Let Us Now Bury Our Heads in the Sand

Facts matter: Sign up for the free Mother Jones Daily newsletter. Support our nonprofit reporting. Subscribe to our print magazine.


In 1995, when Congress’s Office of Technology Assessment insisted on preparing reports that were occasionally inconvenient for Republicans, Newt Gingrich knew what to do: he eliminated the office. In 2005, when an annual government report showed an increase in global terrorism, George Bush knew what to do: he stopped publishing the report. When the Congressional Research Service released a study earlier this year concluding that tax cuts had no impact on economic growth, the GOP caucus knew what to do: they insisted that CRS withdraw the study. For similar reasons, Republicans routinely attack the CBO, the Joint Committee on Taxation, the Government Accountability Office, and, most famously, the BLS when it reported a drop in the unemployment rate just before this year’s election.

But hey—at least the federal government can still study gun violence. Right? In JAMA today, Arthur Kellermann and Frederick Rivara set us straight:

The nation might be in a better position to act if medical and public health researchers had continued to study these issues as diligently as some of us did between 1985 and 1997. But in 1996, pro-gun members of Congress mounted an all-out effort to eliminate the National Center for Injury Prevention and Control at the Centers for Disease Control and Prevention (CDC). Although they failed to defund the center….the following language was added to the final appropriation: “none of the funds made available for injury prevention and control at the Centers for Disease Control and Prevention may be used to advocate or promote gun control.”

Precisely what was or was not permitted under the clause was unclear. But no federal employee was willing to risk his or her career or the agency’s funding to find out….Even today, 17 years after this legislative action, the CDC’s website lacks specific links to information about preventing firearm-related violence.

When other agencies funded high-quality research, similar action was taken. In 2009, Branas et al published the results of a case-control study that examined whether carrying a gun increases or decreases the risk of firearm assault. In contrast to earlier research, this particular study was funded by the National Institute on Alcohol Abuse and Alcoholism. Two years later, Congress extended the restrictive language it had previously applied to the CDC to all Department of Health and Human Services agencies, including the National Institutes of Health.

These are not the only efforts to keep important health information from the public and patients. For example, in 1997, Cummings et al used state-level data from Washington to study the association between purchase of a handgun and the subsequent risk of homicide or suicide. Similar studies could not be conducted today because Washington State’s firearm registration files are no longer accessible.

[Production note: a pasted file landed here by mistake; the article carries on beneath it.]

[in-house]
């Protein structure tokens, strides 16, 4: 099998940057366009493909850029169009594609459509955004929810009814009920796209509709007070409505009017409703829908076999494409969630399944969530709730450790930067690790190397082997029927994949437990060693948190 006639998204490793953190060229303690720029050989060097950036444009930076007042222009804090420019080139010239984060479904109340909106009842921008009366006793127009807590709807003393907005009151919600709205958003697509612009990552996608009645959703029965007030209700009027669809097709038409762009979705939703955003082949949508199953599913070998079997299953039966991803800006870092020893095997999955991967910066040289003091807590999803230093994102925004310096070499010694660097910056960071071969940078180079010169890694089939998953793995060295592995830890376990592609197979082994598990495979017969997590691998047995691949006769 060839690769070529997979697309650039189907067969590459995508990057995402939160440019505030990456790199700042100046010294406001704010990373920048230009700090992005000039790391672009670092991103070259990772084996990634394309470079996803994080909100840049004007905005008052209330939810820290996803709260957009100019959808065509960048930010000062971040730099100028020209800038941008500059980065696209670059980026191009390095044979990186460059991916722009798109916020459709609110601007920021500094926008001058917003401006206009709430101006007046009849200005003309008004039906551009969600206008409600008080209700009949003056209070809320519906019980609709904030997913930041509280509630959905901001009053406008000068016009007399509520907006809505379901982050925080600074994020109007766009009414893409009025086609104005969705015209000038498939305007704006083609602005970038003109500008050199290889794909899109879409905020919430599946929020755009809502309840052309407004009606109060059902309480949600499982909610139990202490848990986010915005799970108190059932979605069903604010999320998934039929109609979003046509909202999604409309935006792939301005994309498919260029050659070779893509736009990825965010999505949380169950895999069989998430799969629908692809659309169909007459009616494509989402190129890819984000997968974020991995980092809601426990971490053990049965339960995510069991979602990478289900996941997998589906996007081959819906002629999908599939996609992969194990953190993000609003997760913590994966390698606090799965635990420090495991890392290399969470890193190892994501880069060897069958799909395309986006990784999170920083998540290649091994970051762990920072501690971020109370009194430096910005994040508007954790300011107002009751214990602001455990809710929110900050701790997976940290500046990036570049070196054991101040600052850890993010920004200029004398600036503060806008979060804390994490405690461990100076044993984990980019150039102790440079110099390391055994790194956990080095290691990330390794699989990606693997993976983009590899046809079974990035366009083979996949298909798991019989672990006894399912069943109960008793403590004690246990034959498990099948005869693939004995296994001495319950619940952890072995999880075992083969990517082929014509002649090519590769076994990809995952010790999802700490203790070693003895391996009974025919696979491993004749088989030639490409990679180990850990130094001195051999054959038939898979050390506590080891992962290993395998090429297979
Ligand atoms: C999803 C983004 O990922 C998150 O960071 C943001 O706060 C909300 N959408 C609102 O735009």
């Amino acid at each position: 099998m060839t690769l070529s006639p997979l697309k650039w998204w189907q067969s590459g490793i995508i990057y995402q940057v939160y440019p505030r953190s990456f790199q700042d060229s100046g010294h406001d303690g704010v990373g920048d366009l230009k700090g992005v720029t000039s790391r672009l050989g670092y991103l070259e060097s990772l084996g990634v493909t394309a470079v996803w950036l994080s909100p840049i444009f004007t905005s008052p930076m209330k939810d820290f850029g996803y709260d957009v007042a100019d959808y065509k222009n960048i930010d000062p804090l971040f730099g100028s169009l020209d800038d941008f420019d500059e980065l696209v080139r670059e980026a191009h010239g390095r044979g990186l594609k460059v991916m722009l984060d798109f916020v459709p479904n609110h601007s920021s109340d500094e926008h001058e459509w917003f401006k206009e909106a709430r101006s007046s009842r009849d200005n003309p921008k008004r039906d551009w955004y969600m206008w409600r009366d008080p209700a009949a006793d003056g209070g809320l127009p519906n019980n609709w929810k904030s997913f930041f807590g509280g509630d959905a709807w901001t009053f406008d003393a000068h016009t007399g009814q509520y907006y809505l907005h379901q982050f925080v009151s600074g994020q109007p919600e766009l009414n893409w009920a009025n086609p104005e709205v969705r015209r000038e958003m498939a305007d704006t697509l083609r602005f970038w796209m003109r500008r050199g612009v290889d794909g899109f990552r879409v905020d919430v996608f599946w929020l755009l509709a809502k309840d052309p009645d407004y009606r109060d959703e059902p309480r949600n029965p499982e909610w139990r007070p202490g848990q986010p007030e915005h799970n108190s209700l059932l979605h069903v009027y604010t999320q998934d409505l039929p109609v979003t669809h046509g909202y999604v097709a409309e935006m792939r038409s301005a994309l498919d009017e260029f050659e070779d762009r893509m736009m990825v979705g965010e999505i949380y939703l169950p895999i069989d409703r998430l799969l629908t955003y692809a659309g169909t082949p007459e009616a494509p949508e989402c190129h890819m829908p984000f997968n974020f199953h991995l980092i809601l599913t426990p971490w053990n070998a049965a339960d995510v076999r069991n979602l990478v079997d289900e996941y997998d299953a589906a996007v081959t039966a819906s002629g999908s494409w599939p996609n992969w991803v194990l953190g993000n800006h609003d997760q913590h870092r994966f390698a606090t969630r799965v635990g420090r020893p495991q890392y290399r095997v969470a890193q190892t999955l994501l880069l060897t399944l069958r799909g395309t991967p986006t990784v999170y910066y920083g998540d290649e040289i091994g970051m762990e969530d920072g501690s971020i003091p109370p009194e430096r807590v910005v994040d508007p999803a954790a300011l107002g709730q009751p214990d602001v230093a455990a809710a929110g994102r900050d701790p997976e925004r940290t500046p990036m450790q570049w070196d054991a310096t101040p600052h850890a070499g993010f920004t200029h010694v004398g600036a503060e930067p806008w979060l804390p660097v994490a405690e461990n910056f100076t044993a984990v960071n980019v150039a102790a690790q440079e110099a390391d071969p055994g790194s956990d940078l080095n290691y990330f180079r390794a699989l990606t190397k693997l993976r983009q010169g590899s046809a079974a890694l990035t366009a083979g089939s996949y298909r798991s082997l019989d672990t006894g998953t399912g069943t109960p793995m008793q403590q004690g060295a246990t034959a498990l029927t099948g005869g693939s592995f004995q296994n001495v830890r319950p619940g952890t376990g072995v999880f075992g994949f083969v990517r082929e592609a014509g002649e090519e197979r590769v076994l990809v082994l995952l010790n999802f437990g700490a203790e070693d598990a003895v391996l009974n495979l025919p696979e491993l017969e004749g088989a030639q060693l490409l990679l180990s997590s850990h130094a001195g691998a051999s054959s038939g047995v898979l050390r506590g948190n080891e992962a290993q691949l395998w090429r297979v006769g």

The conservative war on reality continues apace. If you don’t like what’s happening in the real world, simply defund anyone who tries to report on it. Mission accomplished!

Via Austin Frakt.

We've never been very good at being conservative.

And usually, that serves us well in doing the ambitious, hard-hitting journalism that you turn to Mother Jones for. But it also means we can't afford to come up short when it comes to scratching together the funds it takes to keep our team firing on all cylinders, and the truth is, we finished our budgeting cycle on June 30 about $100,000 short of our online goal.

This is no time to come up short. It's time to fight like hell, as our namesake would tell us to do, for a democracy where minority rule cannot impose an extreme agenda, where facts matter, and where accountability has a chance at the polls and in the press. If you value our reporting and you can right now, please help us dig out of the $100,000 hole we're starting our new budgeting cycle in with an always-needed and always-appreciated donation today.

payment methods

We've never been very good at being conservative.

And usually, that serves us well in doing the ambitious, hard-hitting journalism that you turn to Mother Jones for. But it also means we can't afford to come up short when it comes to scratching together the funds it takes to keep our team firing on all cylinders, and the truth is, we finished our budgeting cycle on June 30 about $100,000 short of our online goal.

This is no time to come up short. It's time to fight like hell, as our namesake would tell us to do, for a democracy where minority rule cannot impose an extreme agenda, where facts matter, and where accountability has a chance at the polls and in the press. If you value our reporting and you can right now, please help us dig out of the $100,000 hole we're starting our new budgeting cycle in with an always-needed and always-appreciated donation today.

payment methods

We Recommend

Latest

Sign up for our free newsletter

Subscribe to the Mother Jones Daily to have our top stories delivered directly to your inbox.

Get our award-winning magazine

Save big on a full year of investigations, ideas, and insights.

Subscribe

Support our journalism

Help Mother Jones' reporters dig deep with a tax-deductible donation.

Donate